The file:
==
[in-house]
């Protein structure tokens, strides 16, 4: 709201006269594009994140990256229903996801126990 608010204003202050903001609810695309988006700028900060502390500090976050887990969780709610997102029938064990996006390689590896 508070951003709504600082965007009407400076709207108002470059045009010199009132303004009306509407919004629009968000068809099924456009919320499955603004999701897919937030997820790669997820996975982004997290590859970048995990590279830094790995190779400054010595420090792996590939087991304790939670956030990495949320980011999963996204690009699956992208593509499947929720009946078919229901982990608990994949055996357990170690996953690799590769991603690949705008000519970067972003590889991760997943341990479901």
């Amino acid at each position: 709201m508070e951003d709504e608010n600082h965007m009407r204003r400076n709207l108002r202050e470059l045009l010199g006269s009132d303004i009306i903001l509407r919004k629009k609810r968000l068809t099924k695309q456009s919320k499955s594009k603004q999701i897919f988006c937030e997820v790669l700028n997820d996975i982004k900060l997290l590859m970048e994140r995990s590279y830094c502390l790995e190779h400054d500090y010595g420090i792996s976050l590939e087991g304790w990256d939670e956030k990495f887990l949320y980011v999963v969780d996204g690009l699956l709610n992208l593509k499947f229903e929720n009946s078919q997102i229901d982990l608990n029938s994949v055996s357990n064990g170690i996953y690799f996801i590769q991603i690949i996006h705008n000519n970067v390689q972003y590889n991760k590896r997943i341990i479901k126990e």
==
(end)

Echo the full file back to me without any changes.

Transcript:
[in-house]
């Protein structure tokens, strides 16, 4: 709201006269594009994140990256229903996801126990 608010204003202050903001609810695309988006700028900060502390500090976050887990969780709610997102029938064990996006390689590896 508070951003709504600082965007009407400076709207108002470059045009010199009132303004009306509407919004629009968000068809099924456009919320499955603004999701897919937030997820790669997820996975982004997290590859970048995990590279830094790995190779400054010595420090792996590939087991304790939670956030990495949320980011999963996204690009699956992208593509499947929720009946078919229901982990608990994949055996357990170690996953690799590769991603690949705008000519970067972003590889991760997943341990479901």
């Amino acid at each position: 709201m508070e951003d709504e608010n600082h965007m009407r204003r400076n709207l108002r202050e470059l045009l010199g006269s009132d303004i009306i903001l509407r919004k629009k609810r968000l068809t099924k695309q456009s919320k499955s594009k603004q999701i897919f988006c937030e997820v790669l700028n997820d996975i982004k900060l997290l590859m970048e994140r995990s590279y830094c502390l790995e190779h400054d500090y010595g420090i792996s976050l590939e087991g304790w990256d939670e956030k990495f887990l949320y980011v999963v969780d996204g690009l699956l709610n992208l593509k499947f229903e929720n009946s078919q997102i229901d982990l608990n029938s994949v055996s357990n064990g170690i996953y690799f996801i590769q991603i690949i996006h705008n000519n970067v390689q972003y590889n991760k590896r997943i341990i479901k126990e």